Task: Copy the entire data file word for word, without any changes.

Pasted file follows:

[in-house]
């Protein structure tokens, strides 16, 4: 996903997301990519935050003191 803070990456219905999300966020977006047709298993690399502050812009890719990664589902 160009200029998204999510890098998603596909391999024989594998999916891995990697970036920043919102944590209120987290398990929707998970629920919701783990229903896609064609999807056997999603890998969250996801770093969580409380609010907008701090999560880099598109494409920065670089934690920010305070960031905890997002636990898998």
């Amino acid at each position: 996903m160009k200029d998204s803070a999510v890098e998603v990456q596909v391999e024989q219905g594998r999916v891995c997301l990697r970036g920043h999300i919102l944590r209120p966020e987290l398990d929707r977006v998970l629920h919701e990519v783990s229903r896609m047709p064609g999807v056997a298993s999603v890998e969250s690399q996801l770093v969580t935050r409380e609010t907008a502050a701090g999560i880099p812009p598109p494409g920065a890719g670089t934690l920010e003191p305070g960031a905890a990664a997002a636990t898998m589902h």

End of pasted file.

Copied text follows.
[in-house]
């Protein structure tokens, strides 16, 4: 996903997301990519935050003191 803070990456219905999300966020977006047709298993690399502050812009890719990664589902 160009200029998204999510890098998603596909391999024989594998999916891995990697970036920043919102944590209120987290398990929707998970629920919701783990229903896609064609999807056997999603890998969250996801770093969580409380609010907008701090999560880099598109494409920065670089934690920010305070960031905890997002636990898998």
């Amino acid at each position: 996903m160009k200029d998204s803070a999510v890098e998603v990456q596909v391999e024989q219905g594998r999916v891995c997301l990697r970036g920043h999300i919102l944590r209120p966020e987290l398990d929707r977006v998970l629920h919701e990519v783990s229903r896609m047709p064609g999807v056997a298993s999603v890998e969250s690399q996801l770093v969580t935050r409380e609010t907008a502050a701090g999560i880099p812009p598109p494409g920065a890719g670089t934690l920010e003191p305070g960031a905890a990664a997002a636990t898998m589902h």